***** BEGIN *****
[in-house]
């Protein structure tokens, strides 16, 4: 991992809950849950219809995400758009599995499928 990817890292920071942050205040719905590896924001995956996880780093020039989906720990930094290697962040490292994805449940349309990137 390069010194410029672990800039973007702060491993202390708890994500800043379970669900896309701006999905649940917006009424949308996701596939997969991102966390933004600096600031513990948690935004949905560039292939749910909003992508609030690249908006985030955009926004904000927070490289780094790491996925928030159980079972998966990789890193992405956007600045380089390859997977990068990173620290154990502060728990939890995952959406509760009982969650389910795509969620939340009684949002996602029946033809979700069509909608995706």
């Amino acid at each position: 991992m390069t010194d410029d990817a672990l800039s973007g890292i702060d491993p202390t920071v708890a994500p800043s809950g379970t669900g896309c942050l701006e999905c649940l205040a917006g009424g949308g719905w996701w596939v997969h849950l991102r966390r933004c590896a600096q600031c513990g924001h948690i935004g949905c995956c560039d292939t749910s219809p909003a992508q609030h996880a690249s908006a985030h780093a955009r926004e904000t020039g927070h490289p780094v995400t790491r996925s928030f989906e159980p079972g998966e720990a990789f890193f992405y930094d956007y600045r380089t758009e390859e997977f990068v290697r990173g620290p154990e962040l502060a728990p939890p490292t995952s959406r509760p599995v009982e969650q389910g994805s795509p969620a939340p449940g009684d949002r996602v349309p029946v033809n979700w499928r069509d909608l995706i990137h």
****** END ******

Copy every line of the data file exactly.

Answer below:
[in-house]
């Protein structure tokens, strides 16, 4: 991992809950849950219809995400758009599995499928 990817890292920071942050205040719905590896924001995956996880780093020039989906720990930094290697962040490292994805449940349309990137 390069010194410029672990800039973007702060491993202390708890994500800043379970669900896309701006999905649940917006009424949308996701596939997969991102966390933004600096600031513990948690935004949905560039292939749910909003992508609030690249908006985030955009926004904000927070490289780094790491996925928030159980079972998966990789890193992405956007600045380089390859997977990068990173620290154990502060728990939890995952959406509760009982969650389910795509969620939340009684949002996602029946033809979700069509909608995706």
């Amino acid at each position: 991992m390069t010194d410029d990817a672990l800039s973007g890292i702060d491993p202390t920071v708890a994500p800043s809950g379970t669900g896309c942050l701006e999905c649940l205040a917006g009424g949308g719905w996701w596939v997969h849950l991102r966390r933004c590896a600096q600031c513990g924001h948690i935004g949905c995956c560039d292939t749910s219809p909003a992508q609030h996880a690249s908006a985030h780093a955009r926004e904000t020039g927070h490289p780094v995400t790491r996925s928030f989906e159980p079972g998966e720990a990789f890193f992405y930094d956007y600045r380089t758009e390859e997977f990068v290697r990173g620290p154990e962040l502060a728990p939890p490292t995952s959406r509760p599995v009982e969650q389910g994805s795509p969620a939340p449940g009684d949002r996602v349309p029946v033809n979700w499928r069509d909608l995706i990137h």